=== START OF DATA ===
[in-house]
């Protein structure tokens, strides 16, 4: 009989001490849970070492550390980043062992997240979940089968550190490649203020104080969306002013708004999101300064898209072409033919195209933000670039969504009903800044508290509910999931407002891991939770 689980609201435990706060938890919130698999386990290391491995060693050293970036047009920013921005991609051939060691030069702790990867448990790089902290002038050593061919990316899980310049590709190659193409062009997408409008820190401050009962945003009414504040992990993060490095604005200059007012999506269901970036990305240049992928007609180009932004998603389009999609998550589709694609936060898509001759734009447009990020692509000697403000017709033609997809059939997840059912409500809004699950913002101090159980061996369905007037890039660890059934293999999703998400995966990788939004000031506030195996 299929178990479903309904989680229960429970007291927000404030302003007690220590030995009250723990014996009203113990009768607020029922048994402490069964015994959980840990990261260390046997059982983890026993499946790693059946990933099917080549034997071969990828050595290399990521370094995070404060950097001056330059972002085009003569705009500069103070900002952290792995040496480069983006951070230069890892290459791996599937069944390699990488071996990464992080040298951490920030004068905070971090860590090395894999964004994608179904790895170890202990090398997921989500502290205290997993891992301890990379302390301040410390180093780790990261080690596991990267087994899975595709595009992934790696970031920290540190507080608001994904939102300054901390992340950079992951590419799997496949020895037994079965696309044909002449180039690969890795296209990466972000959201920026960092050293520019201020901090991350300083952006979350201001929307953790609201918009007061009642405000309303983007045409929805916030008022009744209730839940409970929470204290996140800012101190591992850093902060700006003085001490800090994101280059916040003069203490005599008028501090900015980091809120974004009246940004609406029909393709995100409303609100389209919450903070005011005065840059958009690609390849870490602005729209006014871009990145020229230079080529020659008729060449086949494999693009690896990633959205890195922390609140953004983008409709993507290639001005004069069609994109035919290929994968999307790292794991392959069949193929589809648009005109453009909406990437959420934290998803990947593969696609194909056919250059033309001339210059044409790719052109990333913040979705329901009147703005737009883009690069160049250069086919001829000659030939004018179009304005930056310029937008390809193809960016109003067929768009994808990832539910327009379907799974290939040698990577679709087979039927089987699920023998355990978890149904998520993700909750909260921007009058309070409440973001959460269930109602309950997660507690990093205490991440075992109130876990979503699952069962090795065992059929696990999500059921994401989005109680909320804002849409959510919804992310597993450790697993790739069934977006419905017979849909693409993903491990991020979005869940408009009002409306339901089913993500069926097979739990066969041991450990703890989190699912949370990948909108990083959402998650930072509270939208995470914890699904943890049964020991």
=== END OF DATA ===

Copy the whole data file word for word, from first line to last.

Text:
[in-house]
């Protein structure tokens, strides 16, 4: 009989001490849970070492550390980043062992997240979940089968550190490649203020104080969306002013708004999101300064898209072409033919195209933000670039969504009903800044508290509910999931407002891991939770 689980609201435990706060938890919130698999386990290391491995060693050293970036047009920013921005991609051939060691030069702790990867448990790089902290002038050593061919990316899980310049590709190659193409062009997408409008820190401050009962945003009414504040992990993060490095604005200059007012999506269901970036990305240049992928007609180009932004998603389009999609998550589709694609936060898509001759734009447009990020692509000697403000017709033609997809059939997840059912409500809004699950913002101090159980061996369905007037890039660890059934293999999703998400995966990788939004000031506030195996 299929178990479903309904989680229960429970007291927000404030302003007690220590030995009250723990014996009203113990009768607020029922048994402490069964015994959980840990990261260390046997059982983890026993499946790693059946990933099917080549034997071969990828050595290399990521370094995070404060950097001056330059972002085009003569705009500069103070900002952290792995040496480069983006951070230069890892290459791996599937069944390699990488071996990464992080040298951490920030004068905070971090860590090395894999964004994608179904790895170890202990090398997921989500502290205290997993891992301890990379302390301040410390180093780790990261080690596991990267087994899975595709595009992934790696970031920290540190507080608001994904939102300054901390992340950079992951590419799997496949020895037994079965696309044909002449180039690969890795296209990466972000959201920026960092050293520019201020901090991350300083952006979350201001929307953790609201918009007061009642405000309303983007045409929805916030008022009744209730839940409970929470204290996140800012101190591992850093902060700006003085001490800090994101280059916040003069203490005599008028501090900015980091809120974004009246940004609406029909393709995100409303609100389209919450903070005011005065840059958009690609390849870490602005729209006014871009990145020229230079080529020659008729060449086949494999693009690896990633959205890195922390609140953004983008409709993507290639001005004069069609994109035919290929994968999307790292794991392959069949193929589809648009005109453009909406990437959420934290998803990947593969696609194909056919250059033309001339210059044409790719052109990333913040979705329901009147703005737009883009690069160049250069086919001829000659030939004018179009304005930056310029937008390809193809960016109003067929768009994808990832539910327009379907799974290939040698990577679709087979039927089987699920023998355990978890149904998520993700909750909260921007009058309070409440973001959460269930109602309950997660507690990093205490991440075992109130876990979503699952069962090795065992059929696990999500059921994401989005109680909320804002849409959510919804992310597993450790697993790739069934977006419905017979849909693409993903491990991020979005869940408009009002409306339901089913993500069926097979739990066969041991450990703890989190699912949370990948909108990083959402998650930072509270939208995470914890699904943890049964020991």